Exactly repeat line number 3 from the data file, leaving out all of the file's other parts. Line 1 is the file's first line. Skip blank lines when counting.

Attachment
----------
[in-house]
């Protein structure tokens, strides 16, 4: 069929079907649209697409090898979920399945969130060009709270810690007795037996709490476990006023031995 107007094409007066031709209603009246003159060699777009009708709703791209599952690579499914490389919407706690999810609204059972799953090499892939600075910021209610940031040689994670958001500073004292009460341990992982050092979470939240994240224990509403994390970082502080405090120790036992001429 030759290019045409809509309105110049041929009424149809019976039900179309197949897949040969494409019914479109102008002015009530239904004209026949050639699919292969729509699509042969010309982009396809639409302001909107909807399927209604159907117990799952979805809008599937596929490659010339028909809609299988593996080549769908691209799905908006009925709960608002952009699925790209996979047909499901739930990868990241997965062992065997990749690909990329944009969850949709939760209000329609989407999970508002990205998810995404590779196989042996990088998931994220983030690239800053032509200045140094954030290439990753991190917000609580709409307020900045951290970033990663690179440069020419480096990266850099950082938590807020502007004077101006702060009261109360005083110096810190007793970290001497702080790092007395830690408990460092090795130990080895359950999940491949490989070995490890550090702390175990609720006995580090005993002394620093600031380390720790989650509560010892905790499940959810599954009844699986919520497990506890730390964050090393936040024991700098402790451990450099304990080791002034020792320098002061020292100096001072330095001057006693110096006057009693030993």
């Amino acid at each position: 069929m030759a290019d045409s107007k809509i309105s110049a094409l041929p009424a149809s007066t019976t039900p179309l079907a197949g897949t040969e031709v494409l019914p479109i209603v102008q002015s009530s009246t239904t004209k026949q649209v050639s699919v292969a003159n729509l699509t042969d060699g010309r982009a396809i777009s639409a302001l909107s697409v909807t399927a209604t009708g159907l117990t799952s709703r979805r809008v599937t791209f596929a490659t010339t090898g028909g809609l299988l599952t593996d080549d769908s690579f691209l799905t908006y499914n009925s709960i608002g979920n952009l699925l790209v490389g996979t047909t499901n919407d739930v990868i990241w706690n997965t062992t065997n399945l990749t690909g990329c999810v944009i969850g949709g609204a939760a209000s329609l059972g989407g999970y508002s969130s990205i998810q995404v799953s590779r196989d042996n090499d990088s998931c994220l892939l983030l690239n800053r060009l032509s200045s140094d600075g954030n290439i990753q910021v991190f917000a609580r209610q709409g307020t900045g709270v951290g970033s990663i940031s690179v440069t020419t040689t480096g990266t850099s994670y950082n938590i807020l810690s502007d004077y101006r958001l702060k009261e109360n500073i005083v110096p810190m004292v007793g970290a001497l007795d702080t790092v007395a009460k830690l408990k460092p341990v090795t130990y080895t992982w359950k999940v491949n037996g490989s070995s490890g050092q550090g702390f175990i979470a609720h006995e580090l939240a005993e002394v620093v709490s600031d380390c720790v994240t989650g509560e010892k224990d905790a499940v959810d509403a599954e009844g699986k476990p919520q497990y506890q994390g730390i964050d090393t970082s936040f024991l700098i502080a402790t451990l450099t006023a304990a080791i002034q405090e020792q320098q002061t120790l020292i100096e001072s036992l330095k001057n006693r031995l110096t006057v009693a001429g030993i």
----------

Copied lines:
């Amino acid at each position: 069929m030759a290019d045409s107007k809509i309105s110049a094409l041929p009424a149809s007066t019976t039900p179309l079907a197949g897949t040969e031709v494409l019914p479109i209603v102008q002015s009530s009246t239904t004209k026949q649209v050639s699919v292969a003159n729509l699509t042969d060699g010309r982009a396809i777009s639409a302001l909107s697409v909807t399927a209604t009708g159907l117990t799952s709703r979805r809008v599937t791209f596929a490659t010339t090898g028909g809609l299988l599952t593996d080549d769908s690579f691209l799905t908006y499914n009925s709960i608002g979920n952009l699925l790209v490389g996979t047909t499901n919407d739930v990868i990241w706690n997965t062992t065997n399945l990749t690909g990329c999810v944009i969850g949709g609204a939760a209000s329609l059972g989407g999970y508002s969130s990205i998810q995404v799953s590779r196989d042996n090499d990088s998931c994220l892939l983030l690239n800053r060009l032509s200045s140094d600075g954030n290439i990753q910021v991190f917000a609580r209610q709409g307020t900045g709270v951290g970033s990663i940031s690179v440069t020419t040689t480096g990266t850099s994670y950082n938590i807020l810690s502007d004077y101006r958001l702060k009261e109360n500073i005083v110096p810190m004292v007793g970290a001497l007795d702080t790092v007395a009460k830690l408990k460092p341990v090795t130990y080895t992982w359950k999940v491949n037996g490989s070995s490890g050092q550090g702390f175990i979470a609720h006995e580090l939240a005993e002394v620093v709490s600031d380390c720790v994240t989650g509560e010892k224990d905790a499940v959810d509403a599954e009844g699986k476990p919520q497990y506890q994390g730390i964050d090393t970082s936040f024991l700098i502080a402790t451990l450099t006023a304990a080791i002034q405090e020792q320098q002061t120790l020292i100096e001072s036992l330095k001057n006693r031995l110096t006057v009693a001429g030993i």